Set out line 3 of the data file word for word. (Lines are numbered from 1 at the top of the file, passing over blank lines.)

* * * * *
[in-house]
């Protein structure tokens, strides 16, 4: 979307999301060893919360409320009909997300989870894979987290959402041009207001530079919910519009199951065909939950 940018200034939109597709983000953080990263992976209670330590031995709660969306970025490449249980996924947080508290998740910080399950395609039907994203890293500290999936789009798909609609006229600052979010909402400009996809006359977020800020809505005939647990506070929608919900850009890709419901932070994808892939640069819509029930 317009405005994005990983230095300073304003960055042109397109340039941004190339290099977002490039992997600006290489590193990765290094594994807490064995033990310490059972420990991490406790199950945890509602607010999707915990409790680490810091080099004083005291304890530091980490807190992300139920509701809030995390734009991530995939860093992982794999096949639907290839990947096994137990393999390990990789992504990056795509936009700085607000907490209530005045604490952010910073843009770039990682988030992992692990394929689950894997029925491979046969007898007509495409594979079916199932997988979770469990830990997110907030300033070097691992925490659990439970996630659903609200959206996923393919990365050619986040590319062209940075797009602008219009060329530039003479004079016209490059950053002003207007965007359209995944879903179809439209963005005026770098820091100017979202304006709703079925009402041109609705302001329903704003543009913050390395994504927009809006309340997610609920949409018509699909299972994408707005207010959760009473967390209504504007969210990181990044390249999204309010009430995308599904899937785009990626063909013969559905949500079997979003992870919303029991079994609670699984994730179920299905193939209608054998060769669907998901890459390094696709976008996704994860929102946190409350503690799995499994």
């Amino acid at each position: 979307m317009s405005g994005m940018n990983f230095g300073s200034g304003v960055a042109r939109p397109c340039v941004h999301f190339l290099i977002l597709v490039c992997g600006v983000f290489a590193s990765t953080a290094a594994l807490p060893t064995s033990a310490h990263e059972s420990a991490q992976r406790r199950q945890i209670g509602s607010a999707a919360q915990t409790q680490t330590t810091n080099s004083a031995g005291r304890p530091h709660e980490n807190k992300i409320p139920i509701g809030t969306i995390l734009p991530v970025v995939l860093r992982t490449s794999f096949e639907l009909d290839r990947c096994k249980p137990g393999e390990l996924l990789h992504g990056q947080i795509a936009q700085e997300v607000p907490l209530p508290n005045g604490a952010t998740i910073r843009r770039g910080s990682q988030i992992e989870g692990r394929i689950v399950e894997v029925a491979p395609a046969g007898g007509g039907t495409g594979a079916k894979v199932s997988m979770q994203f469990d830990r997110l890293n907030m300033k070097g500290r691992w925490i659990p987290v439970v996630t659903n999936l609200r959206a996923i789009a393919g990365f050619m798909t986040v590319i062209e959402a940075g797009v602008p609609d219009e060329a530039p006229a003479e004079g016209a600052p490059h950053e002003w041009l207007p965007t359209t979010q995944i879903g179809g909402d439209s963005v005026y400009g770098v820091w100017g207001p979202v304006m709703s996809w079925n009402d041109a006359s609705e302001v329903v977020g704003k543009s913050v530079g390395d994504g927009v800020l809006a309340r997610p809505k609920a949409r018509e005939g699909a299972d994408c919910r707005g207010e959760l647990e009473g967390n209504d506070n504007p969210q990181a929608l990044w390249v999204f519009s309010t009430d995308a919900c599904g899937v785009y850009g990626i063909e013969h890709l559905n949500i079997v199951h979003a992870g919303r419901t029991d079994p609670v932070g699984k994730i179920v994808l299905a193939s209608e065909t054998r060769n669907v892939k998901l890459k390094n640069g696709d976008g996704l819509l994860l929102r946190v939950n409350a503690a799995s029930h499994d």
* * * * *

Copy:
């Amino acid at each position: 979307m317009s405005g994005m940018n990983f230095g300073s200034g304003v960055a042109r939109p397109c340039v941004h999301f190339l290099i977002l597709v490039c992997g600006v983000f290489a590193s990765t953080a290094a594994l807490p060893t064995s033990a310490h990263e059972s420990a991490q992976r406790r199950q945890i209670g509602s607010a999707a919360q915990t409790q680490t330590t810091n080099s004083a031995g005291r304890p530091h709660e980490n807190k992300i409320p139920i509701g809030t969306i995390l734009p991530v970025v995939l860093r992982t490449s794999f096949e639907l009909d290839r990947c096994k249980p137990g393999e390990l996924l990789h992504g990056q947080i795509a936009q700085e997300v607000p907490l209530p508290n005045g604490a952010t998740i910073r843009r770039g910080s990682q988030i992992e989870g692990r394929i689950v399950e894997v029925a491979p395609a046969g007898g007509g039907t495409g594979a079916k894979v199932s997988m979770q994203f469990d830990r997110l890293n907030m300033k070097g500290r691992w925490i659990p987290v439970v996630t659903n999936l609200r959206a996923i789009a393919g990365f050619m798909t986040v590319i062209e959402a940075g797009v602008p609609d219009e060329a530039p006229a003479e004079g016209a600052p490059h950053e002003w041009l207007p965007t359209t979010q995944i879903g179809g909402d439209s963005v005026y400009g770098v820091w100017g207001p979202v304006m709703s996809w079925n009402d041109a006359s609705e302001v329903v977020g704003k543009s913050v530079g390395d994504g927009v800020l809006a309340r997610p809505k609920a949409r018509e005939g699909a299972d994408c919910r707005g207010e959760l647990e009473g967390n209504d506070n504007p969210q990181a929608l990044w390249v999204f519009s309010t009430d995308a919900c599904g899937v785009y850009g990626i063909e013969h890709l559905n949500i079997v199951h979003a992870g919303r419901t029991d079994p609670v932070g699984k994730i179920v994808l299905a193939s209608e065909t054998r060769n669907v892939k998901l890459k390094n640069g696709d976008g996704l819509l994860l929102r946190v939950n409350a503690a799995s029930h499994d």